City Rent Board, ASUC Join to Promote Tenants' Rights





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A leaky roof. Broken smoke detectors. Damaged plumbing systems.

Tenants shouldn't tolerate these conditions, tenants' rights advocates say. The ASUC and the Rent Stabilization Board kicked off Tenants' Rights Week yesterday, setting up a tent on Sproul Plaza for students to ask questions about housing problems.

The awareness week comes one week after the Berkeley Rent Stabilization Board voted to deny rent increases for Berkeley tenants under rent control.

"(Tenants' Rights Week is) one of the most important campaigns on campus," said Faith Stein, director of the ASUC City Affairs Lobby and Housing Commission. "It's a grassroots push to make sure students know their rights."

Some landlords refuse to give security deposits back to their tenants when they move out, said Kevin Chiang, director of ASUC Renters' Legal Assistance.

"We don't want people to be marginalized or their rights violated because they don't know what they are."

Berkeley tenants under rent control will also enjoy flat rental prices next year, a result of a vote by the Berkeley Rent Stabilization Board. The decision was based on an annual operating cost study.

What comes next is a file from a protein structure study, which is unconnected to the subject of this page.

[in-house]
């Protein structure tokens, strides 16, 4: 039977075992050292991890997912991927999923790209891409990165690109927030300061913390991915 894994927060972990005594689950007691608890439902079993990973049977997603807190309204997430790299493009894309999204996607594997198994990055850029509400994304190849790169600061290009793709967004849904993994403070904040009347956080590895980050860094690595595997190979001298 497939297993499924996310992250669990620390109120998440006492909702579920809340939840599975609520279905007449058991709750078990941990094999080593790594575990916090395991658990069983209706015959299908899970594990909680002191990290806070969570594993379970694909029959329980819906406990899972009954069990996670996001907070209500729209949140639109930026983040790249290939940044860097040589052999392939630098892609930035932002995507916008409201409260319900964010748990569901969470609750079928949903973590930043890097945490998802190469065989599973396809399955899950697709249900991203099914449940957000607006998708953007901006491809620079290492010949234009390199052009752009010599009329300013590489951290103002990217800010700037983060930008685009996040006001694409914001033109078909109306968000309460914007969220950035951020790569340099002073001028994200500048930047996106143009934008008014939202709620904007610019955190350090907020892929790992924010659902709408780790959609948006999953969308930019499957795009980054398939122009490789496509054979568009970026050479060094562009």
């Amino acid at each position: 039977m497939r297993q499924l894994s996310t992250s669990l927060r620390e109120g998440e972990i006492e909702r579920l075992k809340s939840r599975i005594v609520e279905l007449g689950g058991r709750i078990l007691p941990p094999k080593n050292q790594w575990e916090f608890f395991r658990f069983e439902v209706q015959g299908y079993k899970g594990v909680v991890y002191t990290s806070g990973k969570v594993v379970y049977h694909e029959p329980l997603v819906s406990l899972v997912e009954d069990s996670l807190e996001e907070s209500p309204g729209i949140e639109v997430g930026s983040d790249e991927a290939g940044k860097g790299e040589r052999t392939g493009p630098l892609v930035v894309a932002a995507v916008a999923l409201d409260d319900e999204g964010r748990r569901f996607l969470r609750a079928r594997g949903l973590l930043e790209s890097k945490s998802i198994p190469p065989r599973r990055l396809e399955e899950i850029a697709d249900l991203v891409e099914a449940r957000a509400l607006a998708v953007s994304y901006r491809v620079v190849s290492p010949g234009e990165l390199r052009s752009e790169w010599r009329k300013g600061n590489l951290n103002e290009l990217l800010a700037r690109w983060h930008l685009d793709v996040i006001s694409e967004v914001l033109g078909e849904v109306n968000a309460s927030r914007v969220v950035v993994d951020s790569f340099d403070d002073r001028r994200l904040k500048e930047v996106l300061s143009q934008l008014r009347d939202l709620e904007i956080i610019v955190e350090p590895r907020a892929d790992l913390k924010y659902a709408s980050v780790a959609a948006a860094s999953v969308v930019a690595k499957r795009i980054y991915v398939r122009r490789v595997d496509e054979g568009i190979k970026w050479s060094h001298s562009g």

The study, conducted by an outside consulting firm, Seifel Consulting Inc., showed a decrease in the cost of natural gas for the city, which board members said made the 0 percent rent increase tenable.

The study reported that most expenses remained flat. There was a decrease in operating expense factors for gas by nearly 40 percent.

"The reason for (last year's rent increase) was that gas prices went up last year," said Rent Stabilization Board member Paul Hogarth. "We thought it'd be fair to give (tenants) a break this year."

The rent board approved across-the-board rent increases in the past seven years, often by 1 percent. Last year, the board allowed a 3.5 percent increase to account for rising energy prices.

Hogarth said he was satisfied with the rent increase because it both maintains affordable rent in Berkeley and-because of decreasing utility costs-is at the same time fair to city landlords.

But president of Berkeley Property Owners' Association, Robert Cabrera, called the 0 percent rent increase "inadequate."

"Rent control and a bad market has a negative effect in that landowners refuse to lower their asking price, and that hurts tenants," Cabrera said. "(The order) just points out that rent control doesn't work."

Berkeley City Councilmember Betty Olds called the board's order unfair.

"(The order is) not fair for either side," Olds said. "This shows how vindictive the rent board can be and how wrong it is not to have a rent board that represents Berkeley at large."

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